The Emperor appears to me to be generally more cheerful; he is always in his uniform; and, though he often rides out without any other attendant, has always a servant in livery with him.

In regard to the Emperor's disposition towards Great Britain, I have every reason to be convinced that he is extremely partial to it, and that he would rather revisit England than any country he has seen. I think he has great deference for your lordship, and that he has a much more correct notion of public questions in England, and of the nature and composition of opposition to Government, than he had. I see innumerable instances of preference for English opinions, produce, inventions, &c, which he is often more inclined to check and conceal, than to profess, and of which he is often not aware. But all Russians are peculiarly alive to unfavourable comparisons. They are hurt at any apparent superiority. Perhaps it hardly amounts to the definition of envy, but they hate us for doing what they cannot do; and, without any particular object of immediate advantage, will always feel inclined rather to abate than increase our power, and to join in any measure to curb our dominion over the sea, or to check our commerce.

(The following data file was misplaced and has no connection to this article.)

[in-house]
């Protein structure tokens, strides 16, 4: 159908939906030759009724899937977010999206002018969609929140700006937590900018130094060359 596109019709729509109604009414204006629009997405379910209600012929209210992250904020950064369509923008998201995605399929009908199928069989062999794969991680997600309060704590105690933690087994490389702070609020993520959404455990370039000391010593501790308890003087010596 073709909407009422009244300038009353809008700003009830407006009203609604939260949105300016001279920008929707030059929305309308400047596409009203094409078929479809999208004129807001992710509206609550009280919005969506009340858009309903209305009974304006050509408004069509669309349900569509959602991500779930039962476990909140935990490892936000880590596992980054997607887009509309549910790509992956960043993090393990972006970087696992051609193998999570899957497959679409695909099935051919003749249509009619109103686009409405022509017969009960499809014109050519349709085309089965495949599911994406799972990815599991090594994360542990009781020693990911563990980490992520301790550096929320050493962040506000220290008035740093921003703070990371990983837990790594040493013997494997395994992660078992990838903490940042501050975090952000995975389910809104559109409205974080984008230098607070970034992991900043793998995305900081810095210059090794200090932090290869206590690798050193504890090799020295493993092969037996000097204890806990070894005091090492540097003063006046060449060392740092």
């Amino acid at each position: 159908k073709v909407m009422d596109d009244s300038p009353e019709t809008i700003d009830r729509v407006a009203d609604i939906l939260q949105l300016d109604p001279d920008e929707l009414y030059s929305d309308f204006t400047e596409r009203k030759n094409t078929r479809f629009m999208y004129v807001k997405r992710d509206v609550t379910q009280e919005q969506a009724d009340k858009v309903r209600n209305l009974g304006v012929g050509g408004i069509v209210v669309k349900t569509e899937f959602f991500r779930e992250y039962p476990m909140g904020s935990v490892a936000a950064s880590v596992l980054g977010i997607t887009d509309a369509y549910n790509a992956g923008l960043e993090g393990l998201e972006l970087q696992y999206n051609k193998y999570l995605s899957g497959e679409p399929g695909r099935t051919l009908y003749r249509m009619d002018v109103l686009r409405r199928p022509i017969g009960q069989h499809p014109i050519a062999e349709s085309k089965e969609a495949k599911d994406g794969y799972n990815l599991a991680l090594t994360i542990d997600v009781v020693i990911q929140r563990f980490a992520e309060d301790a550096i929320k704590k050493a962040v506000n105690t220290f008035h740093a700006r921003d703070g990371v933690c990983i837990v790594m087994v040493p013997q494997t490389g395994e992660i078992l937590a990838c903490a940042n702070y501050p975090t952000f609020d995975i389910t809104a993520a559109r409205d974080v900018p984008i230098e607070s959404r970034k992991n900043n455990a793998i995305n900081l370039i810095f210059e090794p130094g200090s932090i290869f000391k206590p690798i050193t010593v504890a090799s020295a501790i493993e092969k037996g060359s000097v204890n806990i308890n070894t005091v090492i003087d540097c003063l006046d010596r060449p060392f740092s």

To this disposition I ascribe the popularity in this country of the principles of the Armed Neutrality, and, in like manner, I am convinced that there exists a jealousy of our influence with the kingdom of the Netherlands, and with Persia, and of the extent and importance of our Indian empire.

In 1812, during the invasion, and when hopes arose of delivering Europe, and of replacing something like the former construction of the nations which compose that quarter of the globe, your lordship may recollect that I reported a conversation, in which the idea of annexing Holland to Denmark was named; but it was, at the same time, said, England will not like that, because there certainly exists a plan to unite Holland more closely to Great Britain by marriage.

That this marriage did not take place certainly was matter of triumph in some minds; and the marriage which has taken place, good as it certainly is in itself, is considered by Russian politicians as particularly advantageous, inasmuch as it may afford the means of substituting Russian influence, and detaching the Low Countries from us.